Pedagogy of the (Nonprofit) Oppressed
Robert Egger's keynote was chockfull of information, ideas and insights.
I wonder if Robbert Egger has had an opportunity to have a conversation with Dan Pallotta because their opinions about the restraints on, lack of sector advocacy for and flawed foundations within the history of the formation of the nonprofit sector are similar.
That's what I call affirmation of a concept or theory.
In his book, Uncharitable: How Restraints on Nonprofits Undermine Their Potential, is on my "Must Read List" for this summer. I heard Dan speak about his book when it was first published, and I left his lecture thinking: So if the nonprofit industry in the United States is built on a Puritanical approach to charity, which defines good work as a mandatory penance for inevitable human flaws - sin.
Today, Robert Egger talked about the '60s and '70s as the proliferation of the establishment of nonprofit organizations in this country. That time in the nation's history was a time of great change and awesome opportunities. Starting with anecdotes about his mother, Egger's late mother became a symbol for hundreds of good-doing white women across the country who started nonprofit organizations founded with the tinge of Carnegie-model philanthropy based in individualistic, capitalistic for-profit business models.
This created a system of "giving extra" - not giving more, but giving whatever is left over to those who need the most. That is not charity, nor is transferring leftovers to our constituents the business of the nonprofit industry.
An industry, as Robert Egger reminded us, that is huge - in employees, people served and dollars - in this country. An industry that he argued is oppressed. And as he referenced Dr. Martin Luther King, Jr., Robert Egger lifted how oppression is not a one-way, unilateral, flat experience. It affects both oppressor and the oppressed.
And like Franz Fannon's Pedagogy of the Oppressed, the responsibility of the oppressed to stand up and educate the oppressor on the true nature of oppression as a restrictive, destructive force. So one of the themes of Robert Egger's speech that I walked away with was the need for the nonprofit industry to do advocacy individually (Do I really speak up for myself about my work/life balance? Do I negotiate for fair compensation?), organizationally (Do our organizations have regular communication with public officials? Do we partner with both like-minded and other-minded groups when the need arises to pursue a common goal?), and sector-wide (Do we get the media attention we deserve for the impact and good work that we do? How do we overcome the external perception that dollars spent on marketing, public relations and advertising are wasteful "overhead" costs?)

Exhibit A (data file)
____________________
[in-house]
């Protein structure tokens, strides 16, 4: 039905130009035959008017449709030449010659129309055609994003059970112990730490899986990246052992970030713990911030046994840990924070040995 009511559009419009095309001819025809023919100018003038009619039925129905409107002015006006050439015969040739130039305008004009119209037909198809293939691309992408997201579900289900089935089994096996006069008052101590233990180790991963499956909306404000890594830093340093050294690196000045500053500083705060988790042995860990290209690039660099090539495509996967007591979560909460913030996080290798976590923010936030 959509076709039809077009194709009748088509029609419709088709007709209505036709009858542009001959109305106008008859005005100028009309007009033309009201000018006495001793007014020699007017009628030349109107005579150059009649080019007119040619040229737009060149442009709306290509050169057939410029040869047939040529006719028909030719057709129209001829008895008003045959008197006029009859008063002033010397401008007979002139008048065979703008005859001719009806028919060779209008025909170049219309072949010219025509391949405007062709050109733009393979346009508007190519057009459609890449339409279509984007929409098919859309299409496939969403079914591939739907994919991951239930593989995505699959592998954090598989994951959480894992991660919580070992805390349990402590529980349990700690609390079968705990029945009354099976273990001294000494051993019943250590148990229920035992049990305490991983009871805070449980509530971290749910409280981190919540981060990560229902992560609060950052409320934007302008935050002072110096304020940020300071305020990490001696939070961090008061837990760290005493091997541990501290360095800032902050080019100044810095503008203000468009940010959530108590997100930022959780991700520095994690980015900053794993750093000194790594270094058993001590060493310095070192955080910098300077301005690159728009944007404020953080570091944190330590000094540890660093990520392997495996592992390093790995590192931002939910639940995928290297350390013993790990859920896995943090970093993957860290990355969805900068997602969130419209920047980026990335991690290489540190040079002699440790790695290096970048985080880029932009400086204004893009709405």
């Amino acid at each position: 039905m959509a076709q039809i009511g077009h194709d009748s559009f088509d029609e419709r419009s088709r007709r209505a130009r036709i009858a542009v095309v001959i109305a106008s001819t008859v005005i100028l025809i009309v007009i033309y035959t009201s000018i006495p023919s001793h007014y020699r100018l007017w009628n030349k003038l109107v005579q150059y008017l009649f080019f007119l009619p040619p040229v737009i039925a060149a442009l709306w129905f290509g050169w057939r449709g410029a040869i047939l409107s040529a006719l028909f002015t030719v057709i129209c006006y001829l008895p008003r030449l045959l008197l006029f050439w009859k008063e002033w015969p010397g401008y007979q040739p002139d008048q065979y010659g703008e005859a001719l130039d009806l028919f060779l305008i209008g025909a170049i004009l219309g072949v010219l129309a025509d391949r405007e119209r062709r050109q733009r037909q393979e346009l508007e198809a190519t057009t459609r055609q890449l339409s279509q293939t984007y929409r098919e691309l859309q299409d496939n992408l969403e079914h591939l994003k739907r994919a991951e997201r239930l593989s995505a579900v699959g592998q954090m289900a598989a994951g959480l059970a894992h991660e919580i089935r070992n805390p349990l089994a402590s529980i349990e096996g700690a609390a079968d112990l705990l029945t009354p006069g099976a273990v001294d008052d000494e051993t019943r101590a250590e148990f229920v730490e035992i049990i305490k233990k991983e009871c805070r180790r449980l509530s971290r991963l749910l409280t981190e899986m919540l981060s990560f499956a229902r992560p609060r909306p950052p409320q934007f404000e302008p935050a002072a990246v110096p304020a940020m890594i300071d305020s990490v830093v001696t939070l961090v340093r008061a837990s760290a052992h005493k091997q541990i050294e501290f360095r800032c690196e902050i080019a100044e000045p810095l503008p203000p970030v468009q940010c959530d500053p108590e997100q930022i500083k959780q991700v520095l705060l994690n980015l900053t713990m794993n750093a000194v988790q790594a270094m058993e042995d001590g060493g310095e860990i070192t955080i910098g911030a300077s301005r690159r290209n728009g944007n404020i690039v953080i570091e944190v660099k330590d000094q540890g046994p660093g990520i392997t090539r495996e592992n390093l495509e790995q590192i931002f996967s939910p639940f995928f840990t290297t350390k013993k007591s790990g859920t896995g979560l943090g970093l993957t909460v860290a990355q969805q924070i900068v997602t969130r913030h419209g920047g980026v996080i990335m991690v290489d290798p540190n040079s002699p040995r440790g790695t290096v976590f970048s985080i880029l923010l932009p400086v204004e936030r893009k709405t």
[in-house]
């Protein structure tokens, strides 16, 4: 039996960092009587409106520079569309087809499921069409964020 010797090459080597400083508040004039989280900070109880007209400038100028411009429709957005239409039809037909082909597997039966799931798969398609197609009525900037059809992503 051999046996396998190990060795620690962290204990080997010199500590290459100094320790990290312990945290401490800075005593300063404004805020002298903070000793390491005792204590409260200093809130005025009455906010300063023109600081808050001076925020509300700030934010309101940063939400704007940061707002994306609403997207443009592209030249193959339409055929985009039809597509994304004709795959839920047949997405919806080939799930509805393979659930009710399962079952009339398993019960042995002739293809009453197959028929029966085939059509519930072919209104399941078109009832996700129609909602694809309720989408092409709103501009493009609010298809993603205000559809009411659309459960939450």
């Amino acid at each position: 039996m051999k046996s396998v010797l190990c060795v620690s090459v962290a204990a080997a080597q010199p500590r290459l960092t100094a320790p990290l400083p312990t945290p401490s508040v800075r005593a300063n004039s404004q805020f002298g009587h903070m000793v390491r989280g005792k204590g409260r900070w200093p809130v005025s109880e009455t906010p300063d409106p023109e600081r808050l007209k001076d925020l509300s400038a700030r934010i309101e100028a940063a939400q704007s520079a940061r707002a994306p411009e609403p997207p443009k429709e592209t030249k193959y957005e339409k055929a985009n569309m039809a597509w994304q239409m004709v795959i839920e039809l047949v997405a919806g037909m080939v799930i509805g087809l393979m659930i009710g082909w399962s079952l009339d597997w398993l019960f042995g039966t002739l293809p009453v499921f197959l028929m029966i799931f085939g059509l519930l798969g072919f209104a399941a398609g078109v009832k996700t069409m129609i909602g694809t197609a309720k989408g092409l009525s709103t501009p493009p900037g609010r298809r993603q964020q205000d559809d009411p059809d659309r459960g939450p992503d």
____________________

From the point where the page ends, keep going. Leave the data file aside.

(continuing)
Additionally, I could not help leave the auditorium thinking about shifting demographics in the country. The old models (Puritans, Carnegie, well-meaning white women responding to the systems set up by capitalistic white men) are outdated and extremely restrictive.
As a Black female YNPN, I find great strength and inspiration standing on the shoulders of those before me who have been teaching the oppressors they encountered about the grave injustice of marginalization and discrimination. I do not know how to now blow whistles, not identify injustice and address it. Black people have fought too hard. Women have made too many progressive strides.
So now is the time for me to assess that I am a part of a generation who has been told we don't have a movement, but here it is - change (not too reference President Obama...). We are a generation of service, idealism and hope, and those of us working in the nonprofit industry have to strategize and execute a never-before-seen sector movement calling for respect for our work, space to innovate, and the dismantling of existing institutions that stand as obstacles to the creation of a new nonprofit model that actually strives to solve the problems plaguing this world.